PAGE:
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Jerry W. Campbell, Rossville, Ga., looks at a photo of court officials, including his grandfather, Judge A.J. Beatty, who was shot in a Burnside city courtroom on July 14, 1911. Campbell wants a plaque or photograph of his grandfather placed in his honor somewhere in Pulaski County.

A Georgia man with ties to Pulaski County is trying to get recognition for his grandfather, a Burnside magistrate and judge who was shot to death 100 years ago.

Jerry W. Campbell left his Rossville, Ga. home at 2 a.m. Wednesday and drove to Somerset, spending the day trying to find a place of honor for Judge Andrew Jackson Beatty. Beatty was assassinated in a Burnside courtroom on July 14, 1911.

“I would like to find a place for his picture somewhere,” said Campbell, a retired Methodist minister. “My mother (Marguerite Campbell) always wanted a father,” he said, noting Judge Beatty (her father) was killed four months and three days before she was born.

“I had one grandfather and I have always wondered what it would have been like to have two,” Campbell mused. He was unavailable for comment about whether he was successful in locating a place of honor for the slain Burnside judge.

Judge Beatty, 45, known as “A.J.” or “Jack,” died instantly from a .38-caliber bullet to the head, according to Campbell. Also killed during the courtroom shooting was Constable William Heath.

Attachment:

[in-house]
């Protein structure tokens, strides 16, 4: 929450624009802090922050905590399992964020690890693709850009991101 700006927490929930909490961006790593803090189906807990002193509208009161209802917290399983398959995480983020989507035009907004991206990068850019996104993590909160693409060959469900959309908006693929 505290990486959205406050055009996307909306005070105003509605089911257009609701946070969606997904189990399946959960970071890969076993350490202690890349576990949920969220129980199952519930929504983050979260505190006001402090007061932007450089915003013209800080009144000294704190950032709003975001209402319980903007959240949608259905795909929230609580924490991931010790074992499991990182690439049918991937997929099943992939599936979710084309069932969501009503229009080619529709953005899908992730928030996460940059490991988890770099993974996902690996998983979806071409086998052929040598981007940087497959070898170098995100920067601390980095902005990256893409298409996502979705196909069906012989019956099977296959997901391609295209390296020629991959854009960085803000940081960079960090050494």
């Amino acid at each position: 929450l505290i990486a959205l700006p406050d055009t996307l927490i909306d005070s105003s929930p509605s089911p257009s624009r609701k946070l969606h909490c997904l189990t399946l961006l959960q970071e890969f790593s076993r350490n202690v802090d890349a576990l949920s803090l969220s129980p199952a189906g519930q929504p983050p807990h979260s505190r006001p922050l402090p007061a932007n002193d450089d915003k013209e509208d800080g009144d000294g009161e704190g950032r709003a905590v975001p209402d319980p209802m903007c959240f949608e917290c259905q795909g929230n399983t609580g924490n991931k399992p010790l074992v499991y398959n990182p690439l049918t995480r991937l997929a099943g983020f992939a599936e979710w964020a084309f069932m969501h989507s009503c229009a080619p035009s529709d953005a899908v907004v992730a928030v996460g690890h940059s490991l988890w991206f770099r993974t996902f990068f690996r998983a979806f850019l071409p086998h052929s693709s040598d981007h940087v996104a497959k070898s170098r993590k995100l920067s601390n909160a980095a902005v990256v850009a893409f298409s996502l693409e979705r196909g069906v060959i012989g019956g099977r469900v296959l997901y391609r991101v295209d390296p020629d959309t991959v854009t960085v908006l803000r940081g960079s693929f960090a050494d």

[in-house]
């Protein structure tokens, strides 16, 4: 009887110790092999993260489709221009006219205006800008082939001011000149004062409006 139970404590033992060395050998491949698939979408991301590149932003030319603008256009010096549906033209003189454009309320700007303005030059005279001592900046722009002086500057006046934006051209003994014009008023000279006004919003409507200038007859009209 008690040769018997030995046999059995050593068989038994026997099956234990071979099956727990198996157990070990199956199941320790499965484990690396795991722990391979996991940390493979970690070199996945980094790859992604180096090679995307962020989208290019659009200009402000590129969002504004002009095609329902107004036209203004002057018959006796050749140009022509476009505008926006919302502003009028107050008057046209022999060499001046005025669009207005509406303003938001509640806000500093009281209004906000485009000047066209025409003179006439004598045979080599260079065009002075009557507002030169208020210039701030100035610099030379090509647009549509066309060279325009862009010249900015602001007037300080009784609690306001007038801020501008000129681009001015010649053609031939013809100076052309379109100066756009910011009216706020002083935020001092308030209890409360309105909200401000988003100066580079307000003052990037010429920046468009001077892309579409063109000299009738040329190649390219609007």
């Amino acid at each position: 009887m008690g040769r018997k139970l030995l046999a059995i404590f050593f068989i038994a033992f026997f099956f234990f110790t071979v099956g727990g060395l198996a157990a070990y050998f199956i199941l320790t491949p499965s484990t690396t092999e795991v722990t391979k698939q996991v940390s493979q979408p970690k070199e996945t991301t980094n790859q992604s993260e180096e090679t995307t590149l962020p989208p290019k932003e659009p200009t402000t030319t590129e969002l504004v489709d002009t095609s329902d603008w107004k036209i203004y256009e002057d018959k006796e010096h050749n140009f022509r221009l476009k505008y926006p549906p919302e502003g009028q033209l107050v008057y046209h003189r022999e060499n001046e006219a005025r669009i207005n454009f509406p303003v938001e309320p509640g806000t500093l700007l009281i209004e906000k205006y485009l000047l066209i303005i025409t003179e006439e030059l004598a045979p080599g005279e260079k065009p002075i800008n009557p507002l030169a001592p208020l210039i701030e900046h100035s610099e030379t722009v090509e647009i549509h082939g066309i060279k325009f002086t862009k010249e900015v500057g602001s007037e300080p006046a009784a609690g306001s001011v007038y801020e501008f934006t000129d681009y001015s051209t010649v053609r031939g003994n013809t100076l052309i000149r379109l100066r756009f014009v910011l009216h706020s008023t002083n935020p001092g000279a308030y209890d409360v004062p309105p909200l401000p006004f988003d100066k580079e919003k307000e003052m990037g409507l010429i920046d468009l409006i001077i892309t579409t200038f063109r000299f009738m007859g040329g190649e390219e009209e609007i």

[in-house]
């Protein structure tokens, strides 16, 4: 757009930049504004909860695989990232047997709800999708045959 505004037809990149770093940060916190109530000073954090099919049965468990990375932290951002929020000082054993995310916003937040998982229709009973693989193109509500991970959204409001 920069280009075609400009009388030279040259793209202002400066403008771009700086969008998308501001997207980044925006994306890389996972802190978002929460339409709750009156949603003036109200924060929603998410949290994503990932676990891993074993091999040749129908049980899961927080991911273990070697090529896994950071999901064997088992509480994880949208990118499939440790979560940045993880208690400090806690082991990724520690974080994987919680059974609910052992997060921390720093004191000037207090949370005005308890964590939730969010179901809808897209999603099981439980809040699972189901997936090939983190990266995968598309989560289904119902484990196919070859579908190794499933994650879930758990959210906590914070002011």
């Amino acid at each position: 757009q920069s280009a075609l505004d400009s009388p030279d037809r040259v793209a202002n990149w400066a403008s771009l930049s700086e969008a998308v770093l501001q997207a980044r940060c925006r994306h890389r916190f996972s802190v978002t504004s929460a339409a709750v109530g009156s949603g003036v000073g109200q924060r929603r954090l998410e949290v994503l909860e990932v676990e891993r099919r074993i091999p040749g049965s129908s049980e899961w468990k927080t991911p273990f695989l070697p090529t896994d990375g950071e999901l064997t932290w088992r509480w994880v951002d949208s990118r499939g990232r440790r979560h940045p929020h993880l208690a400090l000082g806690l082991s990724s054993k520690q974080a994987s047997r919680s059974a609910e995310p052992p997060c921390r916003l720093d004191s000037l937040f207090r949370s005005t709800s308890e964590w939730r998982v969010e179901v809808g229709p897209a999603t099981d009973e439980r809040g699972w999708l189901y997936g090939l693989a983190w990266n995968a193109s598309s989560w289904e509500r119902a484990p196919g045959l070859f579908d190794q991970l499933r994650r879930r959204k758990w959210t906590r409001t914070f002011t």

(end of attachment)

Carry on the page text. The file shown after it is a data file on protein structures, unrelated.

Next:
Campbell said a deputy sheriff and another man were charged with murder in the shooting incident. Both were convicted in Pulaski Circuit Court and one was sentenced to die in the electric chair. Edwin P. Morrow, who later would become governor of Kentucky, was part of the prosecution team in the murder trials. Circuit Judge B.J. Bethurum was on the bench.

 The trials drew state and national attention. Campbell said one of the men had been arrested on a bootlegging charge and the other for some minor offenses. They reportedly were being brought before Judge Beatty for warrants to be issued when the shootings occurred. Campbell said both men were good friends of Beatty and Heath.

Beatty, whose official title was magistrate, was acting as judge, apparently in Burnside City Court. In those days magistrates had judicial powers and cities like Somerset and Burnside had courts.

Feelings were running so high in Burnside after the shootings that a double lynching almost occurred. The Sandusky, Ohio Star Journal reported in its July 15, 1911 edition that (the two men) were spirited away to Somerset when a mob attempted to lynch them for the alleged killing ... “

Magistrate Beatty was born in Jamestown, Tenn. He came to Pulaski County in the 1890s and married Caldonia (Callie) Barton, a girl from the Greenwood area. Callie served as postmaster at Greenwood after her husband was assassinated.

Jerry Campbell, son of Sam and Marguerite Campbell, was born at Alpine in southern Pulaski County on May 24, 1943. Marguerite was the youngest daughter of Judge A.J. and Callie Barton Beatty.

Sam Campbell was a postal carrier for the Alpine Post Office in the mid-1940s. He also worked in the Eastern Kentucky coal fields. The Campbell family left Pulaski County in 1945 to work in the Rossville, Ga. area.

Jerry Campbell is an author, having recently published a book “Who Me –– Angry?” a treatise on anger management. He is  counselor and serves as chaplain at Kindred Hospital in Chattanooga, Tenn.

 

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